“You see and let me backtrack a little and say to you that I welcome the public interest people are taking in this matter because I think I its of utmost importance and so I welcome that. I cannot be faulted if you want to take an interpretation which is different from the one I mean and which is the one which is contained in the Oxford or Webster dictionary. I can’t be faulted for that.”

Jules Vasquez,

“If there is such a cleavage of meaning, just a fracturing of what you meant to say, your meaning was not it has been interpreted to have been, if that has happened here in this good old English speaking country then what happens in Guatemala, how will they interpret your saying artificial?”

Wilfred Sedi Elrington,

“Let me tell Jules that you can’t blame me if you don’t understand the English language, that is not my fault. You can’t also blame me if you don’t want to use the dictionary. That again is not my fault. I can perhaps say that in the future I certainly can be much more careful in choice of my words. But as I pointed out to you, the first meaning that comes to mind when you look it up is manmade and boundaries are manmade.”

Jules Vasquez,

“Seeing how your meaning has fractured so greatly, do you wish you had said the border is manmade?”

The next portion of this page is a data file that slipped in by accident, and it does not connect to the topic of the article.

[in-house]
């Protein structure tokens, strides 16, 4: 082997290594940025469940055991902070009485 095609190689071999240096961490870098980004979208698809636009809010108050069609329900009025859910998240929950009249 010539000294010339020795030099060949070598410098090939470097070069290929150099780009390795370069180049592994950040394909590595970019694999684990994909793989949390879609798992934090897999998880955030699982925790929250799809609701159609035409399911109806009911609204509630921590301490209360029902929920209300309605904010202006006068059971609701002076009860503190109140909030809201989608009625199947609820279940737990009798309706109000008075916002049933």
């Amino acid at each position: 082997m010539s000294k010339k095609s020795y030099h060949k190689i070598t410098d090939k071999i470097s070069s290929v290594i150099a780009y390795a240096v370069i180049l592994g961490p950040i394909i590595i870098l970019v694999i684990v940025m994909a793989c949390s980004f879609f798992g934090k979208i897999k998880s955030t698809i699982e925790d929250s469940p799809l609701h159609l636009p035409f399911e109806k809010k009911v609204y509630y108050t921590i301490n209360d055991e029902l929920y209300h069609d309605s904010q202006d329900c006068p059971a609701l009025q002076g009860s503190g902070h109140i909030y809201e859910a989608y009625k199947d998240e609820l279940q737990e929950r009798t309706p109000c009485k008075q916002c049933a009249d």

Wilfred Sedi Elrington,

“No and I’ll tell you why. I was reading a book recently and I came across a Ugandan phrase. The Ugandan phrase says that in a court that is manned by chicken, the cockroach has no chance. In a court that is manned by chicken, the cockroach has no chance. I find that there are people who will take whatever I do or say out of context and make a big issue of it and that seems to be, somehow or the other they seem to think that that is political fine.”

Jules Vasquez,

“You have to find it personally enjoyus when people say as some are now saying that Wilfred is a sell-out?”

Wilfred Sedi Elrington,

“Yes I’ve heard it but that is normally a reflection of themselves. You normally think of yourselves and that is the sort of thing you would do. As a man thinks, so is he. The track record will show, the record will show, I personally have not sold out on anything.”

Ambassador and lead negotiator to Guatemala Fred Martinez – who was at the OAS and participated in our interview stressed that the OAS press release which contained the quote was not an official statement but a news release from the OAS. The difference says Martinez is important, because the statement was not made in an official meeting, and the interview in which Elrington made the comment was conducted during a break outside the meetings.